By Marissa Perlman

GRASS VALLEY (CBS13) — After falling back to the most-restrictive purple tier, some Nevada County restaurants are fighting back with a lawsuit.

Between new tier restrictions and rain, some Grass Valley restaurants are living the cliché, “When it rains, it pours.”

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Mother-daughter restaurant team Angie and Susie Purdy at Tofanelli’s Restaurant in Grass Valley were ready for the rain.

Susie Purdy said, “We are survivors, we are surviving!”

“We were already putting things in place so we could do business through the winter,” said Angie Purdy.

They’ve been building an outdoor oasis they call their “superstructure” for six months, with heaters and a tent over their patio. They quickly got it up and running after Gov. Gavin Newsom shut down indoor dining in most counties.

“It’s been a huge struggle,” said Angie Purdy.

They say the tier change didn’t surprise them, but the short 24 hours restaurants had to move everything outside, did. Thankfully, they were ready.

“When he said it, I knew it was coming, I was hoping it wouldn’t, but we pretty much knew,” said Susie Purdy.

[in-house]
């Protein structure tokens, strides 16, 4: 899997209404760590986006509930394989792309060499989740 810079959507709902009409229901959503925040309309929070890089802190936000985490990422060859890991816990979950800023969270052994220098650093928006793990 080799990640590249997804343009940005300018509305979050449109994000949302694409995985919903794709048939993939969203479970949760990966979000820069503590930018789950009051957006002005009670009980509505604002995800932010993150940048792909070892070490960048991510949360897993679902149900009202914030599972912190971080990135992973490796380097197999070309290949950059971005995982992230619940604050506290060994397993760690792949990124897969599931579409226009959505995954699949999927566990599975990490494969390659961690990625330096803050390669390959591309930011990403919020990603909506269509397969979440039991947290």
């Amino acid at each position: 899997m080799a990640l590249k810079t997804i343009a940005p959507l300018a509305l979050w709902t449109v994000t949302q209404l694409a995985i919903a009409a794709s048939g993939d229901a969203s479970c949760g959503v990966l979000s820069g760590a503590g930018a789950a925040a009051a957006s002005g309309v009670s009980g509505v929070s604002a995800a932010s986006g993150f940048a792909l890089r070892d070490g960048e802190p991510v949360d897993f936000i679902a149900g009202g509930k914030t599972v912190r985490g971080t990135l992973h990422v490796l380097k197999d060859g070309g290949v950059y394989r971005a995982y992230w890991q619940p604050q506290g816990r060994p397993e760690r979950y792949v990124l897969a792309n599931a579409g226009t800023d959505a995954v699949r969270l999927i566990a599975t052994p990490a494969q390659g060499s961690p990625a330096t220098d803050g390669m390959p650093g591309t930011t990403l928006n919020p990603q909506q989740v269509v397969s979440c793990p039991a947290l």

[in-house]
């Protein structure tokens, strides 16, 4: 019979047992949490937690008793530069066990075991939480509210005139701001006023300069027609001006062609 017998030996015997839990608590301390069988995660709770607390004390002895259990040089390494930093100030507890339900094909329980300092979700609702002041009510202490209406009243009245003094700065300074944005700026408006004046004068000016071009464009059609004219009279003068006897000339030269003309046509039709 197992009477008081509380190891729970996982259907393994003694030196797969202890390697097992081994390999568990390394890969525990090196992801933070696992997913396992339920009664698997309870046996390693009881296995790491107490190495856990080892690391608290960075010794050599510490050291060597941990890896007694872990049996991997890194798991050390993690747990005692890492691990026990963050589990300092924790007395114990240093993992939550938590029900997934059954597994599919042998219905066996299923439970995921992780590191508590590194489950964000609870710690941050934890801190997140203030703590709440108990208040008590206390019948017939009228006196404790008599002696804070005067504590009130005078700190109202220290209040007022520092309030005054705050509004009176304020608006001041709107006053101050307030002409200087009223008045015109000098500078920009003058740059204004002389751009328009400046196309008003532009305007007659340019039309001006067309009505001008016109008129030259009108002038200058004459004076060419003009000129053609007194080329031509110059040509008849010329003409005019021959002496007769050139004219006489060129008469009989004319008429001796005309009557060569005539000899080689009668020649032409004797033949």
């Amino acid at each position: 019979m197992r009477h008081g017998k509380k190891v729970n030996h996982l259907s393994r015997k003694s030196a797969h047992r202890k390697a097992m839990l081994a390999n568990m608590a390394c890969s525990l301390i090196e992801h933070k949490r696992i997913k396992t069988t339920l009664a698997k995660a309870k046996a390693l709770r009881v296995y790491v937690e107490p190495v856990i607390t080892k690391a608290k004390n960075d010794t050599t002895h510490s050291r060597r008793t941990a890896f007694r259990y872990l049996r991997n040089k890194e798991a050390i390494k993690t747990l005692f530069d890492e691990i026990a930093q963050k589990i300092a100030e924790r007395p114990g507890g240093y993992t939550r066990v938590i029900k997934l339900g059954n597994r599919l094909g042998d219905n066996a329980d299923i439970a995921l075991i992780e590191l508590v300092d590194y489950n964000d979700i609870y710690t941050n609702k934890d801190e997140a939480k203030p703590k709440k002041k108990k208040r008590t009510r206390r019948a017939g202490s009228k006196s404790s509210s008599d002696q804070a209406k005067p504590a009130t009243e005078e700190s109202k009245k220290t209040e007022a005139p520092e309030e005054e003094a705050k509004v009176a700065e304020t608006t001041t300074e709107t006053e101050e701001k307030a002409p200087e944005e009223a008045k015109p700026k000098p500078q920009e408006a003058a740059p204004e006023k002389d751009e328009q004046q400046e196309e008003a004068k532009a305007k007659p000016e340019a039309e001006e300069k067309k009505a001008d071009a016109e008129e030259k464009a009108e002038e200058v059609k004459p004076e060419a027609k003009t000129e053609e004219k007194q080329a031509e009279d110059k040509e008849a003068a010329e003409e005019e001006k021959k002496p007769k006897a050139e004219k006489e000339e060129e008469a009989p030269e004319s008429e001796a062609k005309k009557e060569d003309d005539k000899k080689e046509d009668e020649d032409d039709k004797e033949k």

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But not everyone was so prepared to be hit with rain, restrictions and a 24-hour deadline, all at once.

“I have talked to a few of the other local restaurants, and yes, they are freaking out,” said Angie Purdy.

A group of restaurant owners in Nevada County is now suing the governor and the County Board of Supervisors, saying the COVID-19 restrictions violate their right to work. They’re now seeking monetary damages.

But how would a case like this against the state and county hold up in court? A constitutional law expert says the odds are in favor of the governor and the county, who have the authority to protect public health.

“The state has ample authority to close businesses if that poses a public health risk,” said John Myers, with the McGeorge School of Law. “It’s not unamerican, it’s not a violation of people’s rights, it’s the sovereign authority to protect the health and safety of the people.”

The Purdy’s are not a part of the lawsuit, but they did join the group to support other mom and pop businesses and worry about their community coming down with the rain.

“They could lose everything they have because of this,” said Susie Purdy.

The coalition says it has 11 members but is hoping to add more.

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Marissa Perlman